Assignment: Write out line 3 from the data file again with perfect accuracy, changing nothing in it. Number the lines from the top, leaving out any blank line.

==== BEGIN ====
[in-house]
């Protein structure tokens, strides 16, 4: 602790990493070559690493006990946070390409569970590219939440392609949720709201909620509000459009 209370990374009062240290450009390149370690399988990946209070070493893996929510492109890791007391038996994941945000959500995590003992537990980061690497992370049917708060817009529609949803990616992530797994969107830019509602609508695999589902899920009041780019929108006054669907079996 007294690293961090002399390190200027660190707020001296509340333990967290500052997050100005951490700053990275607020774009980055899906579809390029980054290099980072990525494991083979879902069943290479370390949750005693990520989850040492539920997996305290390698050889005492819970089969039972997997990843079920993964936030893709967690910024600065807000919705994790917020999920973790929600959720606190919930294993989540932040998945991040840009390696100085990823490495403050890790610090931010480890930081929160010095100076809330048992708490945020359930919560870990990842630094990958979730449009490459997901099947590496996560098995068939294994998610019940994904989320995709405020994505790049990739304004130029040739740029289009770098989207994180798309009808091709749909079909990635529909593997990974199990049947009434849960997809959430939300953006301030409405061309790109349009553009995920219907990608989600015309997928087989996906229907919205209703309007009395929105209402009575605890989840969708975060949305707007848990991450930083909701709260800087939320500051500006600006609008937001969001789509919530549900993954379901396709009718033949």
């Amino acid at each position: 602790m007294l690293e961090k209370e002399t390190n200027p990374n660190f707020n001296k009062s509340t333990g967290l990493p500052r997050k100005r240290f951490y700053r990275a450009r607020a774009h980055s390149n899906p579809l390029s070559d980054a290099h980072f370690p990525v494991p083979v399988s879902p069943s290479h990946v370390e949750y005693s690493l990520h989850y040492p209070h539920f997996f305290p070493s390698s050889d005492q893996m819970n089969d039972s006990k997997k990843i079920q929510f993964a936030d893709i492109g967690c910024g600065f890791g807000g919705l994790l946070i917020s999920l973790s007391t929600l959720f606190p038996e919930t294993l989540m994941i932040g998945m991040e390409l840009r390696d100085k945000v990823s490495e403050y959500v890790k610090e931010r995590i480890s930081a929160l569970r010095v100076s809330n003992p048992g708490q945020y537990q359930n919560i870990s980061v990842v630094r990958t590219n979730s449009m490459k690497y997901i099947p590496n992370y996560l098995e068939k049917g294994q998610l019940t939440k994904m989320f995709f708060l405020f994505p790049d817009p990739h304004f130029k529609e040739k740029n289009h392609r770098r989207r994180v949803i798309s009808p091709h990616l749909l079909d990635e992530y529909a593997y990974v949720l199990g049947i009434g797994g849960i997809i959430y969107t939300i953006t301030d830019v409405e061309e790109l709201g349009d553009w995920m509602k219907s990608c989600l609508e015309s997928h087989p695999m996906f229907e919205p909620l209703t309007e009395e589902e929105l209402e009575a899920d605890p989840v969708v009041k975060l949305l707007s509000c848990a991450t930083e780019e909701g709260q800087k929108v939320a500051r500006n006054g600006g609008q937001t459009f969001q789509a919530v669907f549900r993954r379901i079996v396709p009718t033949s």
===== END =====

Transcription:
């Amino acid at each position: 602790m007294l690293e961090k209370e002399t390190n200027p990374n660190f707020n001296k009062s509340t333990g967290l990493p500052r997050k100005r240290f951490y700053r990275a450009r607020a774009h980055s390149n899906p579809l390029s070559d980054a290099h980072f370690p990525v494991p083979v399988s879902p069943s290479h990946v370390e949750y005693s690493l990520h989850y040492p209070h539920f997996f305290p070493s390698s050889d005492q893996m819970n089969d039972s006990k997997k990843i079920q929510f993964a936030d893709i492109g967690c910024g600065f890791g807000g919705l994790l946070i917020s999920l973790s007391t929600l959720f606190p038996e919930t294993l989540m994941i932040g998945m991040e390409l840009r390696d100085k945000v990823s490495e403050y959500v890790k610090e931010r995590i480890s930081a929160l569970r010095v100076s809330n003992p048992g708490q945020y537990q359930n919560i870990s980061v990842v630094r990958t590219n979730s449009m490459k690497y997901i099947p590496n992370y996560l098995e068939k049917g294994q998610l019940t939440k994904m989320f995709f708060l405020f994505p790049d817009p990739h304004f130029k529609e040739k740029n289009h392609r770098r989207r994180v949803i798309s009808p091709h990616l749909l079909d990635e992530y529909a593997y990974v949720l199990g049947i009434g797994g849960i997809i959430y969107t939300i953006t301030d830019v409405e061309e790109l709201g349009d553009w995920m509602k219907s990608c989600l609508e015309s997928h087989p695999m996906f229907e919205p909620l209703t309007e009395e589902e929105l209402e009575a899920d605890p989840v969708v009041k975060l949305l707007s509000c848990a991450t930083e780019e909701g709260q800087k929108v939320a500051r500006n006054g600006g609008q937001t459009f969001q789509a919530v669907f549900r993954r379901i079996v396709p009718t033949s």